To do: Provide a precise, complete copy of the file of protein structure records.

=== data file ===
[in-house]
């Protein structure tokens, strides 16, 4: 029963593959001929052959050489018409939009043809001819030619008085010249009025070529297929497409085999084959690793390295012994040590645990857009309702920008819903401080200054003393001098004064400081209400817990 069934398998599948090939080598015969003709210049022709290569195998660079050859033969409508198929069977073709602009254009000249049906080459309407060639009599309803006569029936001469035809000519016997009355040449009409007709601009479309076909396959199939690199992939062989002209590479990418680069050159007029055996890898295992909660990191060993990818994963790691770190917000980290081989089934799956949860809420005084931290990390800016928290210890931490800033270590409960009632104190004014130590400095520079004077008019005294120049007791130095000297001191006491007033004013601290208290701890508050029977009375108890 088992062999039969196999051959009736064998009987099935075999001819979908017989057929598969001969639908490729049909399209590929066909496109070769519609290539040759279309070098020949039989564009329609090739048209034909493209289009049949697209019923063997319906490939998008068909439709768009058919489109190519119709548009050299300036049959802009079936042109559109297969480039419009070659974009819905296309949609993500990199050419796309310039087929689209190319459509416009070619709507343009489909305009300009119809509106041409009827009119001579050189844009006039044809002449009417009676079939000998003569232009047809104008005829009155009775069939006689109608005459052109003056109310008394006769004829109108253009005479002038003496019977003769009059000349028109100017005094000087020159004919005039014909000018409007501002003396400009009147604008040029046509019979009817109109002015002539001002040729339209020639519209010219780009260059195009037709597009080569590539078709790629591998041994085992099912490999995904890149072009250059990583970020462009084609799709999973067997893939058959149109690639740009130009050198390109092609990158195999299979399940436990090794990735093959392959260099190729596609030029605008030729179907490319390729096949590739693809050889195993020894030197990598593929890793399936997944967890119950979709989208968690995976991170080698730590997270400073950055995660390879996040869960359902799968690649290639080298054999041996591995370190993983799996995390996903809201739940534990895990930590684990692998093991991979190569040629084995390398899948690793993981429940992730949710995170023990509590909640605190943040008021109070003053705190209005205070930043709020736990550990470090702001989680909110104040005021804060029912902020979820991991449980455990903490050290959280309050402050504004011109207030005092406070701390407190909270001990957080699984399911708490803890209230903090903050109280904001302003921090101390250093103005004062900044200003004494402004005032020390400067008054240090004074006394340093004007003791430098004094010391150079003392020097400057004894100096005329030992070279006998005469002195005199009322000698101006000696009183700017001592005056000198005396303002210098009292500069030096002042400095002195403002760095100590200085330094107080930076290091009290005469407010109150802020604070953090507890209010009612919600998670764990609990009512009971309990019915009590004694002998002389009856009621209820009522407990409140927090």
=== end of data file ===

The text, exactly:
[in-house]
């Protein structure tokens, strides 16, 4: 029963593959001929052959050489018409939009043809001819030619008085010249009025070529297929497409085999084959690793390295012994040590645990857009309702920008819903401080200054003393001098004064400081209400817990 069934398998599948090939080598015969003709210049022709290569195998660079050859033969409508198929069977073709602009254009000249049906080459309407060639009599309803006569029936001469035809000519016997009355040449009409007709601009479309076909396959199939690199992939062989002209590479990418680069050159007029055996890898295992909660990191060993990818994963790691770190917000980290081989089934799956949860809420005084931290990390800016928290210890931490800033270590409960009632104190004014130590400095520079004077008019005294120049007791130095000297001191006491007033004013601290208290701890508050029977009375108890 088992062999039969196999051959009736064998009987099935075999001819979908017989057929598969001969639908490729049909399209590929066909496109070769519609290539040759279309070098020949039989564009329609090739048209034909493209289009049949697209019923063997319906490939998008068909439709768009058919489109190519119709548009050299300036049959802009079936042109559109297969480039419009070659974009819905296309949609993500990199050419796309310039087929689209190319459509416009070619709507343009489909305009300009119809509106041409009827009119001579050189844009006039044809002449009417009676079939000998003569232009047809104008005829009155009775069939006689109608005459052109003056109310008394006769004829109108253009005479002038003496019977003769009059000349028109100017005094000087020159004919005039014909000018409007501002003396400009009147604008040029046509019979009817109109002015002539001002040729339209020639519209010219780009260059195009037709597009080569590539078709790629591998041994085992099912490999995904890149072009250059990583970020462009084609799709999973067997893939058959149109690639740009130009050198390109092609990158195999299979399940436990090794990735093959392959260099190729596609030029605008030729179907490319390729096949590739693809050889195993020894030197990598593929890793399936997944967890119950979709989208968690995976991170080698730590997270400073950055995660390879996040869960359902799968690649290639080298054999041996591995370190993983799996995390996903809201739940534990895990930590684990692998093991991979190569040629084995390398899948690793993981429940992730949710995170023990509590909640605190943040008021109070003053705190209005205070930043709020736990550990470090702001989680909110104040005021804060029912902020979820991991449980455990903490050290959280309050402050504004011109207030005092406070701390407190909270001990957080699984399911708490803890209230903090903050109280904001302003921090101390250093103005004062900044200003004494402004005032020390400067008054240090004074006394340093004007003791430098004094010391150079003392020097400057004894100096005329030992070279006998005469002195005199009322000698101006000696009183700017001592005056000198005396303002210098009292500069030096002042400095002195403002760095100590200085330094107080930076290091009290005469407010109150802020604070953090507890209010009612919600998670764990609990009512009971309990019915009590004694002998002389009856009621209820009522407990409140927090």